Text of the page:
Washington (CNN) -- A federal appeals court Wednesday issued an order blocking the U.S. military from enforcing its "don't ask, don't tell" policy on gays and lesbians serving in the military. U.S. officials have been moving ahead with dismantling the policy but had objected to having the courts force the government to officially repeal it at this time.
At issue in the complex legal fight is whether "don't ask, don't tell" can remain in effect -- even in name only -- while the legal fight over its constitutionality is being fought in the federal courts. Judges have been at odds over the enforcement issue for months.
The case puts the Obama administration in an unusual position of supporting a repeal, but at the same time filing court motions to prevent it from happening faster than planned. Military officials suggest the policy compliance changes eliminating "don't ask, don't tell" could be finished in a few weeks.
In a brief order Wednesday, the 9th U.S. Circuit U.S. Court of Appeals echoed that, saying, "the process of repealing (the policy) is well underway, and the preponderance of the armed forces are expected to have been trained by mid-summer" on abiding by the new guidelines.
"The circumstances and balance of hardships have changed," said the three-judge panel, concluding that as a result, "don't ask, don't tell" cannot remain in place.
The Justice Department can now go back to the Supreme Court to try and have the enforcement order suspended for a second time. The justices last fall upheld an earlier order keeping the policy in place.
The San Francisco-based appeals court also announced it would hear oral arguments in the issue in late August.
A gay rights group -- the Log Cabin Republicans-- had sued over the 18-year-old ban on openly gay and lesbian members from service in the U.S. armed forces. In September, U.S. District Judge Virginia Phillips declared the military's ban to be unconstitutional.
The Congress has since passed legislation signed by President Obama to gradually eliminate "don't ask, don't tell," but Pentagon officials had refused to issue a timeline on when that policy change would be completed.
It is an issue Defense Secretary Leon Panetta, who took over the post this month, will now have to confront.
If the policy is fully in place, and any current investigations of gay and lesbian service members are suspended, the legal appeals might quickly become moot. But the Log Cabin Republicans have vowed to continue the legal fight until then.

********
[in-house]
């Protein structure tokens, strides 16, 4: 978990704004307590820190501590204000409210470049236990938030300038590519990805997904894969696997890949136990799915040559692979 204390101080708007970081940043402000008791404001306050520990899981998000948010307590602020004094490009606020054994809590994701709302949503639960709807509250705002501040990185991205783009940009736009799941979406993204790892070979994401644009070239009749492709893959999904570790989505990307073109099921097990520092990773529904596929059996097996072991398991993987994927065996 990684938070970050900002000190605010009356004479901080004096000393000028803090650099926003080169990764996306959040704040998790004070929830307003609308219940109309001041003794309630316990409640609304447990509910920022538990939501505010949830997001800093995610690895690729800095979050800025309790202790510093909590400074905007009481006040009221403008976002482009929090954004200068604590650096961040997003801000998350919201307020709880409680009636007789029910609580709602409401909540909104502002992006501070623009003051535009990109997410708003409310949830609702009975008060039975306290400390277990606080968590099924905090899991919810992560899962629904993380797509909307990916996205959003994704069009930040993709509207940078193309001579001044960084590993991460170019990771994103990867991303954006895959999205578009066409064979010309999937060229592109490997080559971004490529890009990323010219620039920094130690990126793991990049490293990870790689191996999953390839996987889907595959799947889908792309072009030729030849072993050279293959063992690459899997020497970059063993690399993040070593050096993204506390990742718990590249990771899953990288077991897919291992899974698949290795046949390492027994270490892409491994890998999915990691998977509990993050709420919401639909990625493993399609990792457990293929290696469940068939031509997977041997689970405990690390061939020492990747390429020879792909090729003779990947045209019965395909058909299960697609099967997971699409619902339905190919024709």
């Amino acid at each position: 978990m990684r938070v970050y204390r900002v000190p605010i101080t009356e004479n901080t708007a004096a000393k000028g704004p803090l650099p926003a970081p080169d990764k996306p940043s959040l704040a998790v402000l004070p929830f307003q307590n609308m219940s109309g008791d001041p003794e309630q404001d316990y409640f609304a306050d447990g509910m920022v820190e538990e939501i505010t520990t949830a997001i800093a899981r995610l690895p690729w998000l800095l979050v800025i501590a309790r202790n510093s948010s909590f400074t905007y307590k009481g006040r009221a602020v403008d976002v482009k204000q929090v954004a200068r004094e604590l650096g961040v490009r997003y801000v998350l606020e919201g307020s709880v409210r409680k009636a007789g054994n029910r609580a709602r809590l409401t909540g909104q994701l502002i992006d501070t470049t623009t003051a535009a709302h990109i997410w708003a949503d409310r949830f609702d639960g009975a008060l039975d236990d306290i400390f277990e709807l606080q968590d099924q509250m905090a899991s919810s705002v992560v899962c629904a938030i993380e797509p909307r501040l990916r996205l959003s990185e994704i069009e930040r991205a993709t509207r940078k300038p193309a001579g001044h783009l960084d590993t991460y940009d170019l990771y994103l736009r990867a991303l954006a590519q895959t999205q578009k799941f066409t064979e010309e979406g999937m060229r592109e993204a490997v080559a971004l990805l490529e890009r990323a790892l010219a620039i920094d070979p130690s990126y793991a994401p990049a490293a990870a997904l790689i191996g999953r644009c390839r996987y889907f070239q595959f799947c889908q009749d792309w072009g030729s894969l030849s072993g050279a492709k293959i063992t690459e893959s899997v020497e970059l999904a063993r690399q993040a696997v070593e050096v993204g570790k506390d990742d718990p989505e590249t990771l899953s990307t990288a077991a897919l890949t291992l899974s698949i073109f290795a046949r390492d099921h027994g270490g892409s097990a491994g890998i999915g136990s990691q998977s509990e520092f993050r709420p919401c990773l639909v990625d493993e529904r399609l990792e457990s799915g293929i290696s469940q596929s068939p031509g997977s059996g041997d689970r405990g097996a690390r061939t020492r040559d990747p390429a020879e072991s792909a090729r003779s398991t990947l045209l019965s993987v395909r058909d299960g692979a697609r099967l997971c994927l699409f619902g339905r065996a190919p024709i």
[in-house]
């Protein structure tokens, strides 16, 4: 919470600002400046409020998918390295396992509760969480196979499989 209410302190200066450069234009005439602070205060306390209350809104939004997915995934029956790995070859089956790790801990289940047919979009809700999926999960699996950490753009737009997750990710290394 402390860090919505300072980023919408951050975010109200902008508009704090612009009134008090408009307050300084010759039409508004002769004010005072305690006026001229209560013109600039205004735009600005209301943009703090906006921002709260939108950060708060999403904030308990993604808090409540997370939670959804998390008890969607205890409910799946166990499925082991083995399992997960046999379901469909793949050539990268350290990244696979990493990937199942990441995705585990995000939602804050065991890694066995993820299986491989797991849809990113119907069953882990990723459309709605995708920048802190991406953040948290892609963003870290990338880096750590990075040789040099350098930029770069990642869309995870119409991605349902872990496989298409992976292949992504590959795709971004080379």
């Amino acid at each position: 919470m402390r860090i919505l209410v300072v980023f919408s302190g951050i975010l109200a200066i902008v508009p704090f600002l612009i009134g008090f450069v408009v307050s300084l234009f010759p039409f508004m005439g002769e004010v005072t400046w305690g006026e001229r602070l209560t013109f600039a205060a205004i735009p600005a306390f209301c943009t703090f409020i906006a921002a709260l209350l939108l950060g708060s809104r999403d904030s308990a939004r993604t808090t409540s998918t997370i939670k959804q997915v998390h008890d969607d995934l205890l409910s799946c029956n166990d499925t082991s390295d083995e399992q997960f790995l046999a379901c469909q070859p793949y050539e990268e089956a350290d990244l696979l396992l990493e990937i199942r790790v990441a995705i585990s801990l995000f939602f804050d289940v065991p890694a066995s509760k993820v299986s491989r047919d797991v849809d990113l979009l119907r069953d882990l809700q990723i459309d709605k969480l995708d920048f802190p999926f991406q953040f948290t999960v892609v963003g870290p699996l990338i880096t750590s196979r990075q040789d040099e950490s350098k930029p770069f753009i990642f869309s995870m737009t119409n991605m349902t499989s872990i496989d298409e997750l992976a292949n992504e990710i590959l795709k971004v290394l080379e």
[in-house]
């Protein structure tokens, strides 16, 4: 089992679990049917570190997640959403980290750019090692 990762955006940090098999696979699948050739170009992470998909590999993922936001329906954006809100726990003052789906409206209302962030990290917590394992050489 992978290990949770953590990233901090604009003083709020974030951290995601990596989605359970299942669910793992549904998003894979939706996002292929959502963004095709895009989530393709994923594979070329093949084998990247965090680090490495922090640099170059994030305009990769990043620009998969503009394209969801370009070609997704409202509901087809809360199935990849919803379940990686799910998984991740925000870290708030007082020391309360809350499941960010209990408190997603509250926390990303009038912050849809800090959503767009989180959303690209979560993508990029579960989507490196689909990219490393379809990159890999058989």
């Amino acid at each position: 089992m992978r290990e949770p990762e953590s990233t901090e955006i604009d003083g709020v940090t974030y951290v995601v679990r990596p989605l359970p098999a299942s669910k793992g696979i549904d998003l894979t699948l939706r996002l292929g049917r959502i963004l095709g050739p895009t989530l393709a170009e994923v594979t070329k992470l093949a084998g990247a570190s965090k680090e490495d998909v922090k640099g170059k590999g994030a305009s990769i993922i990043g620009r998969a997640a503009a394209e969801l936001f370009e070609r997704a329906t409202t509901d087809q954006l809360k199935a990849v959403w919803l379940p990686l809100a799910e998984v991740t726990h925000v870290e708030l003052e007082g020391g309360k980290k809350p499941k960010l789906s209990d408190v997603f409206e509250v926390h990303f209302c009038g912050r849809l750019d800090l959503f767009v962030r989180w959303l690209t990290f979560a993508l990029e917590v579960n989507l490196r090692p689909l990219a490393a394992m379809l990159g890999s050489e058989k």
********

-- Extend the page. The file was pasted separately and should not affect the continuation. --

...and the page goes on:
The group called the court order "exciting news."
The ruling "removes all uncertainty -- American service members are no longer under threat of discharge as the repeal implementation process goes forward," said R. Clarke Cooper, the group's executive director. "As a captain in the United States Army Reserve, I have observed the reactions of my colleagues to the Department of Defense's move toward open service, and can say with complete confidence that our military is ready, willing and able to take this step. Log Cabin Republicans are proud of our role in ending this unconstitutional and un-American policy once and for all."
Obama had said he long wanted to repeal "don't ask, don't tell," and had reached an agreement with then-Defense Secretary Robert Gates and Adm. Mike Mullen, the previous chairman of the Joint Chiefs of Staff, on a process that included a military review of how to make a successful transition to openly gay and lesbian soldiers serving.
The three men would then have to certify the repeal.
Gay rights groups say the policy -- even as it is being discarded -- violates the due process and First Amendment rights of military members. In their appeals, the Log Cabin Republicans said allowing the policy to remain in effect pending appeal would be unacceptable and would cause "irreparable harm."
The government presented "no evidence to support a finding that open service by gay and lesbian individuals harmed the military's interests, and ... both civilian and military leaders admitted that DADT actually impairs military interests," the appeal claimed.
"Deference to military judgment here tips the scales against a stay, rather than in favor of one," it said.
But the Obama administration, supported by Pentagon officials, argued that suspending the policy and forcing the military to immediately change course while the case is being appealed would cause problems during a time of war.
"The military should not be required to suddenly and immediately restructure a major personnel policy that has been in place for years, particularly during a time when the nation is involved in combat operations overseas," said the government in a prior legal brief.
Pentagon spokesman Dave Lapan said the military "will of course comply with orders of the court, and are taking immediately steps to inform the field of this order."
He added, "In the meantime, implementation of the DADT repeal voted by the Congress and signed in to law by the President last December is proceeding smoothly, is well underway, and certification is just weeks away."
Gates last fall raised the level at which gay and lesbian troops can be discharged under "don't ask, don't tell" by ordering that it only be done by the secretaries of the Army, Navy and Air Force.
In a memo written to the heads of all the military services, Gates said his action was taken in direct response to the legal uncertainty surrounding "don't ask, don't tell" law.
There have been four voluntary discharges -- all from the Air Force -- in connection with "don't ask, don't tell" since October, according to the Pentagon.
CNN's Charley Keyes contributed to this report.